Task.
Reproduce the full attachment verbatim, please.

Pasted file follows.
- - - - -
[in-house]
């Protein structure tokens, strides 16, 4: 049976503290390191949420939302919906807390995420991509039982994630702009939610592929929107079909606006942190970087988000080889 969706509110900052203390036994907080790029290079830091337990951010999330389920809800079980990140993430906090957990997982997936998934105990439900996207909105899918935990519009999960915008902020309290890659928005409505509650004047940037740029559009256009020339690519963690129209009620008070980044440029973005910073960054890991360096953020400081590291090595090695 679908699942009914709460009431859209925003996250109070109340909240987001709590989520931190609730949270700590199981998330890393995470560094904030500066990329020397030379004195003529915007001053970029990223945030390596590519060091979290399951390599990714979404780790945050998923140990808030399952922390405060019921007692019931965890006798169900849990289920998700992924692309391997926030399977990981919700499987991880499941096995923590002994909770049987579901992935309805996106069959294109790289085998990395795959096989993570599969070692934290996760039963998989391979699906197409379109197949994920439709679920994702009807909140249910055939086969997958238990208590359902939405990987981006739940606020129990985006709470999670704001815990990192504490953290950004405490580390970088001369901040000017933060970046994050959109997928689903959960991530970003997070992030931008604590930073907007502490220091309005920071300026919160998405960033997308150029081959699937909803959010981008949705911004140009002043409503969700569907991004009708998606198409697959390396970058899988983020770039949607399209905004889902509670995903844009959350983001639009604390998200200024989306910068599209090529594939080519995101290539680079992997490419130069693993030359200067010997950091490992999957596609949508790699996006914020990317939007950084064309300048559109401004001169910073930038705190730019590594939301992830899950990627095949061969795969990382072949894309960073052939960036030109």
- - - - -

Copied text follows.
[in-house]
């Protein structure tokens, strides 16, 4: 049976503290390191949420939302919906807390995420991509039982994630702009939610592929929107079909606006942190970087988000080889 969706509110900052203390036994907080790029290079830091337990951010999330389920809800079980990140993430906090957990997982997936998934105990439900996207909105899918935990519009999960915008902020309290890659928005409505509650004047940037740029559009256009020339690519963690129209009620008070980044440029973005910073960054890991360096953020400081590291090595090695 679908699942009914709460009431859209925003996250109070109340909240987001709590989520931190609730949270700590199981998330890393995470560094904030500066990329020397030379004195003529915007001053970029990223945030390596590519060091979290399951390599990714979404780790945050998923140990808030399952922390405060019921007692019931965890006798169900849990289920998700992924692309391997926030399977990981919700499987991880499941096995923590002994909770049987579901992935309805996106069959294109790289085998990395795959096989993570599969070692934290996760039963998989391979699906197409379109197949994920439709679920994702009807909140249910055939086969997958238990208590359902939405990987981006739940606020129990985006709470999670704001815990990192504490953290950004405490580390970088001369901040000017933060970046994050959109997928689903959960991530970003997070992030931008604590930073907007502490220091309005920071300026919160998405960033997308150029081959699937909803959010981008949705911004140009002043409503969700569907991004009708998606198409697959390396970058899988983020770039949607399209905004889902509670995903844009959350983001639009604390998200200024989306910068599209090529594939080519995101290539680079992997490419130069693993030359200067010997950091490992999957596609949508790699996006914020990317939007950084064309300048559109401004001169910073930038705190730019590594939301992830899950990627095949061969795969990382072949894309960073052939960036030109």